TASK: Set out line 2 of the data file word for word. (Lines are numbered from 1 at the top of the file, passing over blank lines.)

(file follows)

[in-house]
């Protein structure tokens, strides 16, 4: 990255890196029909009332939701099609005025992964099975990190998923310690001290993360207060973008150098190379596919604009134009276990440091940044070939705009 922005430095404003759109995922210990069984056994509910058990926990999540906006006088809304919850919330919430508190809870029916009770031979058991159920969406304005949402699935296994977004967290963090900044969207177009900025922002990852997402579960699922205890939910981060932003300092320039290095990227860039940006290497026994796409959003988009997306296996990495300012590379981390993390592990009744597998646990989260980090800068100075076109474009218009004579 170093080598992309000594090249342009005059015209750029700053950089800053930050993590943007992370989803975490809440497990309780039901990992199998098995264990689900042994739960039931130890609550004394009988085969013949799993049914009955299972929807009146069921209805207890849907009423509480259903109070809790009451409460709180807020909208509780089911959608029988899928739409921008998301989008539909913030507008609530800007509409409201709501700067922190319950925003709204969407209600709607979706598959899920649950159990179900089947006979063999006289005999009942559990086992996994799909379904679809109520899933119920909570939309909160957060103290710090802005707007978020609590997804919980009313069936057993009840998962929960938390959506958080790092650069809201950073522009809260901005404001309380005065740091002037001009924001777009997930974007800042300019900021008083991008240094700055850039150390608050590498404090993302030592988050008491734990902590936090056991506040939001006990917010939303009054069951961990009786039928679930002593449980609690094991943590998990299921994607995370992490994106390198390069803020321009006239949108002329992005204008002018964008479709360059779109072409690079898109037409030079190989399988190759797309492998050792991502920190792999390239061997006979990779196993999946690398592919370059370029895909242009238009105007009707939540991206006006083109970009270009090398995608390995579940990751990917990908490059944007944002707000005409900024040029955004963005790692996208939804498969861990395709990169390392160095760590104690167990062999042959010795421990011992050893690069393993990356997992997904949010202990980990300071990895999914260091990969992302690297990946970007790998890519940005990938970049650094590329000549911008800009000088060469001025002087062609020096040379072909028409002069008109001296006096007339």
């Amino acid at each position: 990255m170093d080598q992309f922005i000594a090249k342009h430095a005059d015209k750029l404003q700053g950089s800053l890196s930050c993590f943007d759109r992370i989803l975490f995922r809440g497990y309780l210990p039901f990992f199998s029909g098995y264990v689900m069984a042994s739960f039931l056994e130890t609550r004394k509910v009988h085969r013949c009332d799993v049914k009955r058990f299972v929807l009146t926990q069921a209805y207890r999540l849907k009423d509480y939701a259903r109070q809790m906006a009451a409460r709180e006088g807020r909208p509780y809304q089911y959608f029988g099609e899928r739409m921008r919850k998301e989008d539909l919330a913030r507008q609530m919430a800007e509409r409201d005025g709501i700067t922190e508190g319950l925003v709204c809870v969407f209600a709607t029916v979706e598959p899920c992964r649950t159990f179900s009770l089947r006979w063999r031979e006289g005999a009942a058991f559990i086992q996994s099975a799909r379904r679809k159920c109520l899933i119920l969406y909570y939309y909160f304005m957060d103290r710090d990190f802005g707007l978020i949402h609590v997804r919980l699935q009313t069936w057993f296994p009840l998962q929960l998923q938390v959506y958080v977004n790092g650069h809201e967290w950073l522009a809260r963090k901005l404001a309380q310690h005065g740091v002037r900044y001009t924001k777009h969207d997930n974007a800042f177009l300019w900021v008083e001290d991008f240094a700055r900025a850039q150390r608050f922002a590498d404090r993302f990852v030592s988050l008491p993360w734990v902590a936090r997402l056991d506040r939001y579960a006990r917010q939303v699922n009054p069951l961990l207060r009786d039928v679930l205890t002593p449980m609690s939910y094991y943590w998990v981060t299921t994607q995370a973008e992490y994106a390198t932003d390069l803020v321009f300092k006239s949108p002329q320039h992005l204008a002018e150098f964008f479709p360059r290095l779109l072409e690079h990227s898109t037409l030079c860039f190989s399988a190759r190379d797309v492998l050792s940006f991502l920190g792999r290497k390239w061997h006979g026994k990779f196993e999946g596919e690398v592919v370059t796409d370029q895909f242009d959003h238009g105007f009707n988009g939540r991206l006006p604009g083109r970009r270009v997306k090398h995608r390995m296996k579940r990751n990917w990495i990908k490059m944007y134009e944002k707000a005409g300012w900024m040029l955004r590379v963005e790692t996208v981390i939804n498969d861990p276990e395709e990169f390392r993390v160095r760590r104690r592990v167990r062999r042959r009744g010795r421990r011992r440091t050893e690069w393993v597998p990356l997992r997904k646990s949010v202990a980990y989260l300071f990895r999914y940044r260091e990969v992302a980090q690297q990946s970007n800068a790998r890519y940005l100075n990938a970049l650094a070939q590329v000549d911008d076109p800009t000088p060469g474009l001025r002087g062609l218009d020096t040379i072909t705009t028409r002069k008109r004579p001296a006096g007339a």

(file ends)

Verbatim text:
């Protein structure tokens, strides 16, 4: 990255890196029909009332939701099609005025992964099975990190998923310690001290993360207060973008150098190379596919604009134009276990440091940044070939705009 922005430095404003759109995922210990069984056994509910058990926990999540906006006088809304919850919330919430508190809870029916009770031979058991159920969406304005949402699935296994977004967290963090900044969207177009900025922002990852997402579960699922205890939910981060932003300092320039290095990227860039940006290497026994796409959003988009997306296996990495300012590379981390993390592990009744597998646990989260980090800068100075076109474009218009004579 170093080598992309000594090249342009005059015209750029700053950089800053930050993590943007992370989803975490809440497990309780039901990992199998098995264990689900042994739960039931130890609550004394009988085969013949799993049914009955299972929807009146069921209805207890849907009423509480259903109070809790009451409460709180807020909208509780089911959608029988899928739409921008998301989008539909913030507008609530800007509409409201709501700067922190319950925003709204969407209600709607979706598959899920649950159990179900089947006979063999006289005999009942559990086992996994799909379904679809109520899933119920909570939309909160957060103290710090802005707007978020609590997804919980009313069936057993009840998962929960938390959506958080790092650069809201950073522009809260901005404001309380005065740091002037001009924001777009997930974007800042300019900021008083991008240094700055850039150390608050590498404090993302030592988050008491734990902590936090056991506040939001006990917010939303009054069951961990009786039928679930002593449980609690094991943590998990299921994607995370992490994106390198390069803020321009006239949108002329992005204008002018964008479709360059779109072409690079898109037409030079190989399988190759797309492998050792991502920190792999390239061997006979990779196993999946690398592919370059370029895909242009238009105007009707939540991206006006083109970009270009090398995608390995579940990751990917990908490059944007944002707000005409900024040029955004963005790692996208939804498969861990395709990169390392160095760590104690167990062999042959010795421990011992050893690069393993990356997992997904949010202990980990300071990895999914260091990969992302690297990946970007790998890519940005990938970049650094590329000549911008800009000088060469001025002087062609020096040379072909028409002069008109001296006096007339």